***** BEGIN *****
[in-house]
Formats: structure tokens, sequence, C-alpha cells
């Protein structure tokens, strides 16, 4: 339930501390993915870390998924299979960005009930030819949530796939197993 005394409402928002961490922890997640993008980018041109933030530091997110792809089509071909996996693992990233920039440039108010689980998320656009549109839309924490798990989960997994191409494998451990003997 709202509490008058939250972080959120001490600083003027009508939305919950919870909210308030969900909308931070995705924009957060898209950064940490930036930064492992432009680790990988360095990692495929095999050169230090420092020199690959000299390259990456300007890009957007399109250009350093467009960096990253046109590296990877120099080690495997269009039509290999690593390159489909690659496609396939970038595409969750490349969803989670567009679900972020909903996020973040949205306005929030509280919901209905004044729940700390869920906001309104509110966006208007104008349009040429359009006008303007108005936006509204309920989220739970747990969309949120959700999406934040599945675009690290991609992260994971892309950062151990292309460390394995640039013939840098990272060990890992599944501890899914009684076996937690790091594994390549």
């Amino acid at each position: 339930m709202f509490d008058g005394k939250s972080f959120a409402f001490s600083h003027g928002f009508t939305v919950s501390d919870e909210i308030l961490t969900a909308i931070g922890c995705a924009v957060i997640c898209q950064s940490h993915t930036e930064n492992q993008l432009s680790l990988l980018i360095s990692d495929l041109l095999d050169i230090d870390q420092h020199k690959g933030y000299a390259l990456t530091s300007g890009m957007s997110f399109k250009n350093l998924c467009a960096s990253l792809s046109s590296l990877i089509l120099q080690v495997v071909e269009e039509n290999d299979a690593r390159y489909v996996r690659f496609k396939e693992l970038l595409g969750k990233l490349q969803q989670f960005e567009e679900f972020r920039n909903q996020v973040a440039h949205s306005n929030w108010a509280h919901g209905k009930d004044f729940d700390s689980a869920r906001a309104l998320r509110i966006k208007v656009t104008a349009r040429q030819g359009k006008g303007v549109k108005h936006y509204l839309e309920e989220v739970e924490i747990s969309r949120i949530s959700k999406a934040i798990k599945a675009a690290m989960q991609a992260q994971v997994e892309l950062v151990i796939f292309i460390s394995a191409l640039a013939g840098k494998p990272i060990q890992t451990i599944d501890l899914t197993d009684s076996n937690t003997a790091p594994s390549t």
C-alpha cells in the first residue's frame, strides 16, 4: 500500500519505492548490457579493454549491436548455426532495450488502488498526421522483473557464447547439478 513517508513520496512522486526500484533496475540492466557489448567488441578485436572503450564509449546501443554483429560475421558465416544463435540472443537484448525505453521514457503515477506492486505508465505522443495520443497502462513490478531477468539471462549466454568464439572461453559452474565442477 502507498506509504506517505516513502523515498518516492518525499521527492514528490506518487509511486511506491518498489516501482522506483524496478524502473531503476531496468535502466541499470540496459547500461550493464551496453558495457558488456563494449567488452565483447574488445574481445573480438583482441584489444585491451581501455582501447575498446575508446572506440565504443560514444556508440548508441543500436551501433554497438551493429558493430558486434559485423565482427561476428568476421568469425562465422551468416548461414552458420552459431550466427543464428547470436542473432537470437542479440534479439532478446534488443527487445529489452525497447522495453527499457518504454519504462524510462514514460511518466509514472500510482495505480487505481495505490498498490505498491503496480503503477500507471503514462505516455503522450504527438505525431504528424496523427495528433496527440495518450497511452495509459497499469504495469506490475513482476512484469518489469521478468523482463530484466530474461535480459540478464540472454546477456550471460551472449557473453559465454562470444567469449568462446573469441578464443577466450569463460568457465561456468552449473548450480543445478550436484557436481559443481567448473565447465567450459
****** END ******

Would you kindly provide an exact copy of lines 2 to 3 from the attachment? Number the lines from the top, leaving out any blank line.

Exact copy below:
Formats: structure tokens, sequence, C-alpha cells
């Protein structure tokens, strides 16, 4: 339930501390993915870390998924299979960005009930030819949530796939197993 005394409402928002961490922890997640993008980018041109933030530091997110792809089509071909996996693992990233920039440039108010689980998320656009549109839309924490798990989960997994191409494998451990003997 709202509490008058939250972080959120001490600083003027009508939305919950919870909210308030969900909308931070995705924009957060898209950064940490930036930064492992432009680790990988360095990692495929095999050169230090420092020199690959000299390259990456300007890009957007399109250009350093467009960096990253046109590296990877120099080690495997269009039509290999690593390159489909690659496609396939970038595409969750490349969803989670567009679900972020909903996020973040949205306005929030509280919901209905004044729940700390869920906001309104509110966006208007104008349009040429359009006008303007108005936006509204309920989220739970747990969309949120959700999406934040599945675009690290991609992260994971892309950062151990292309460390394995640039013939840098990272060990890992599944501890899914009684076996937690790091594994390549």